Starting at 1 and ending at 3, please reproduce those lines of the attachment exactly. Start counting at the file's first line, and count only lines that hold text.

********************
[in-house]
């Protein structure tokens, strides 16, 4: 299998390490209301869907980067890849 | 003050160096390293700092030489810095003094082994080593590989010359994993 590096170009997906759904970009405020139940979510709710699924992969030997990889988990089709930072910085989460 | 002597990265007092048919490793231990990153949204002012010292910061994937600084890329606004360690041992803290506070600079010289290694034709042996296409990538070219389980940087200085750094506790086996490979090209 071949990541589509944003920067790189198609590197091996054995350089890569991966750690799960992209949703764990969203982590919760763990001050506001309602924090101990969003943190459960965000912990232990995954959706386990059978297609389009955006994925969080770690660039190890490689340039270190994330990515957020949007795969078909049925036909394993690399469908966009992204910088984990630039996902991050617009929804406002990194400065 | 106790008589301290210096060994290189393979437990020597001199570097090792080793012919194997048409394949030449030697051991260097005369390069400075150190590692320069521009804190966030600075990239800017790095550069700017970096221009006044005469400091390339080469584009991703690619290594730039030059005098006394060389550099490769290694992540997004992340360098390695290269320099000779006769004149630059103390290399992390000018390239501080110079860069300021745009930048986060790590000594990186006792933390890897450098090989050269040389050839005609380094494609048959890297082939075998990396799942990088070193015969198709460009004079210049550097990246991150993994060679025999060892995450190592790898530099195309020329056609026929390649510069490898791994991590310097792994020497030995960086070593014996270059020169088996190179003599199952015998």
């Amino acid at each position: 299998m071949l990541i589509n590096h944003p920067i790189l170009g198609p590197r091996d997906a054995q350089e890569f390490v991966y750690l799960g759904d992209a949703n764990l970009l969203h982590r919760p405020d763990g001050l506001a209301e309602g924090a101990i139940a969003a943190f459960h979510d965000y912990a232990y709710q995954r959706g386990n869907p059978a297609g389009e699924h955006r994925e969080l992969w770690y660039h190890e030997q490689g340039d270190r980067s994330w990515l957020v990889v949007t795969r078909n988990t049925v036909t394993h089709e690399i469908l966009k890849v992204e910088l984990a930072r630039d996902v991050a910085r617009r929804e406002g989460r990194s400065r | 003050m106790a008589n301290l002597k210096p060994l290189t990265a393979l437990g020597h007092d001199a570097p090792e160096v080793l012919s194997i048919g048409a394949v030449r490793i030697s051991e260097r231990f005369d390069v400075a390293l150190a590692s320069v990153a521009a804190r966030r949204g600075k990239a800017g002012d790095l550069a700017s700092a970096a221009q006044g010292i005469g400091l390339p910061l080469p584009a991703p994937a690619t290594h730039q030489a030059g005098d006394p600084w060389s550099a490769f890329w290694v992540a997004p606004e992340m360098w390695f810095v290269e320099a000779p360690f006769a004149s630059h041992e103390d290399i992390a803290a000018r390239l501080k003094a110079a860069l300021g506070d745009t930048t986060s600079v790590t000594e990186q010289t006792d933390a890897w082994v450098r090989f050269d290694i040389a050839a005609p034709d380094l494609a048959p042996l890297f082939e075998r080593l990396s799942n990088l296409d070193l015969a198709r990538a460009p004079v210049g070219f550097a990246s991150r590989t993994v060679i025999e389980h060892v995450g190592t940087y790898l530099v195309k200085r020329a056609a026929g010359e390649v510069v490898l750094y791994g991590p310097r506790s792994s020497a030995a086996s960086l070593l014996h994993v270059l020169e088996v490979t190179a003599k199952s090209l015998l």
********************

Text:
[in-house]
């Protein structure tokens, strides 16, 4: 299998390490209301869907980067890849 | 003050160096390293700092030489810095003094082994080593590989010359994993 590096170009997906759904970009405020139940979510709710699924992969030997990889988990089709930072910085989460 | 002597990265007092048919490793231990990153949204002012010292910061994937600084890329606004360690041992803290506070600079010289290694034709042996296409990538070219389980940087200085750094506790086996490979090209 071949990541589509944003920067790189198609590197091996054995350089890569991966750690799960992209949703764990969203982590919760763990001050506001309602924090101990969003943190459960965000912990232990995954959706386990059978297609389009955006994925969080770690660039190890490689340039270190994330990515957020949007795969078909049925036909394993690399469908966009992204910088984990630039996902991050617009929804406002990194400065 | 106790008589301290210096060994290189393979437990020597001199570097090792080793012919194997048409394949030449030697051991260097005369390069400075150190590692320069521009804190966030600075990239800017790095550069700017970096221009006044005469400091390339080469584009991703690619290594730039030059005098006394060389550099490769290694992540997004992340360098390695290269320099000779006769004149630059103390290399992390000018390239501080110079860069300021745009930048986060790590000594990186006792933390890897450098090989050269040389050839005609380094494609048959890297082939075998990396799942990088070193015969198709460009004079210049550097990246991150993994060679025999060892995450190592790898530099195309020329056609026929390649510069490898791994991590310097792994020497030995960086070593014996270059020169088996190179003599199952015998």
């Amino acid at each position: 299998m071949l990541i589509n590096h944003p920067i790189l170009g198609p590197r091996d997906a054995q350089e890569f390490v991966y750690l799960g759904d992209a949703n764990l970009l969203h982590r919760p405020d763990g001050l506001a209301e309602g924090a101990i139940a969003a943190f459960h979510d965000y912990a232990y709710q995954r959706g386990n869907p059978a297609g389009e699924h955006r994925e969080l992969w770690y660039h190890e030997q490689g340039d270190r980067s994330w990515l957020v990889v949007t795969r078909n988990t049925v036909t394993h089709e690399i469908l966009k890849v992204e910088l984990a930072r630039d996902v991050a910085r617009r929804e406002g989460r990194s400065r | 003050m106790a008589n301290l002597k210096p060994l290189t990265a393979l437990g020597h007092d001199a570097p090792e160096v080793l012919s194997i048919g048409a394949v030449r490793i030697s051991e260097r231990f005369d390069v400075a390293l150190a590692s320069v990153a521009a804190r966030r949204g600075k990239a800017g002012d790095l550069a700017s700092a970096a221009q006044g010292i005469g400091l390339p910061l080469p584009a991703p994937a690619t290594h730039q030489a030059g005098d006394p600084w060389s550099a490769f890329w290694v992540a997004p606004e992340m360098w390695f810095v290269e320099a000779p360690f006769a004149s630059h041992e103390d290399i992390a803290a000018r390239l501080k003094a110079a860069l300021g506070d745009t930048t986060s600079v790590t000594e990186q010289t006792d933390a890897w082994v450098r090989f050269d290694i040389a050839a005609p034709d380094l494609a048959p042996l890297f082939e075998r080593l990396s799942n990088l296409d070193l015969a198709r990538a460009p004079v210049g070219f550097a990246s991150r590989t993994v060679i025999e389980h060892v995450g190592t940087y790898l530099v195309k200085r020329a056609a026929g010359e390649v510069v490898l750094y791994g991590p310097r506790s792994s020497a030995a086996s960086l070593l014996h994993v270059l020169e088996v490979t190179a003599k199952s090209l015998l």